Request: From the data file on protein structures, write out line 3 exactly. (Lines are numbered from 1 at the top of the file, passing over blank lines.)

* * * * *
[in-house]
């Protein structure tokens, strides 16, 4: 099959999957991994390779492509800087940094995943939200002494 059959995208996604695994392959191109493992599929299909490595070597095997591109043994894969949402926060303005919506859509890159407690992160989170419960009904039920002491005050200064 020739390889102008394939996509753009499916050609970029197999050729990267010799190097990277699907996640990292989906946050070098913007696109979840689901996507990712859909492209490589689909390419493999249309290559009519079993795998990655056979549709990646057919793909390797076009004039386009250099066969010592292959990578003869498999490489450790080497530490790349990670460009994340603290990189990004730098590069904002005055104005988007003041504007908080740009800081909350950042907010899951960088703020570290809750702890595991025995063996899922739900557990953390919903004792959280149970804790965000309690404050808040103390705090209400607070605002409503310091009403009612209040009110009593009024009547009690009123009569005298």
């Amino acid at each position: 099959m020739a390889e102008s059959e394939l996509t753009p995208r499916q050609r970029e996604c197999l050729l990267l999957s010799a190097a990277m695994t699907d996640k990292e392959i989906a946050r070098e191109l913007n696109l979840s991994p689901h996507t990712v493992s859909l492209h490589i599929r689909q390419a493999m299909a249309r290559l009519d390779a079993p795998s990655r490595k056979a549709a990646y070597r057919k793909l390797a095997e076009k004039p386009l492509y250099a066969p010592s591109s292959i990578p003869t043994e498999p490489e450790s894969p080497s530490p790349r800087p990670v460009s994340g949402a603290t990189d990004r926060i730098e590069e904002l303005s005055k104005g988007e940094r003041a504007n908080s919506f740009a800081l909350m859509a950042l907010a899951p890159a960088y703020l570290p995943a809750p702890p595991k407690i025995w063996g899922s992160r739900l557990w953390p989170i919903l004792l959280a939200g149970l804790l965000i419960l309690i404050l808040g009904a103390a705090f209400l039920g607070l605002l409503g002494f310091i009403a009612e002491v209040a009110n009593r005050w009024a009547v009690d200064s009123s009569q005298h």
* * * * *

């Amino acid at each position: 099959m020739a390889e102008s059959e394939l996509t753009p995208r499916q050609r970029e996604c197999l050729l990267l999957s010799a190097a990277m695994t699907d996640k990292e392959i989906a946050r070098e191109l913007n696109l979840s991994p689901h996507t990712v493992s859909l492209h490589i599929r689909q390419a493999m299909a249309r290559l009519d390779a079993p795998s990655r490595k056979a549709a990646y070597r057919k793909l390797a095997e076009k004039p386009l492509y250099a066969p010592s591109s292959i990578p003869t043994e498999p490489e450790s894969p080497s530490p790349r800087p990670v460009s994340g949402a603290t990189d990004r926060i730098e590069e904002l303005s005055k104005g988007e940094r003041a504007n908080s919506f740009a800081l909350m859509a950042l907010a899951p890159a960088y703020l570290p995943a809750p702890p595991k407690i025995w063996g899922s992160r739900l557990w953390p989170i919903l004792l959280a939200g149970l804790l965000i419960l309690i404050l808040g009904a103390a705090f209400l039920g607070l605002l409503g002494f310091i009403a009612e002491v209040a009110n009593r005050w009024a009547v009690d200064s009123s009569q005298h």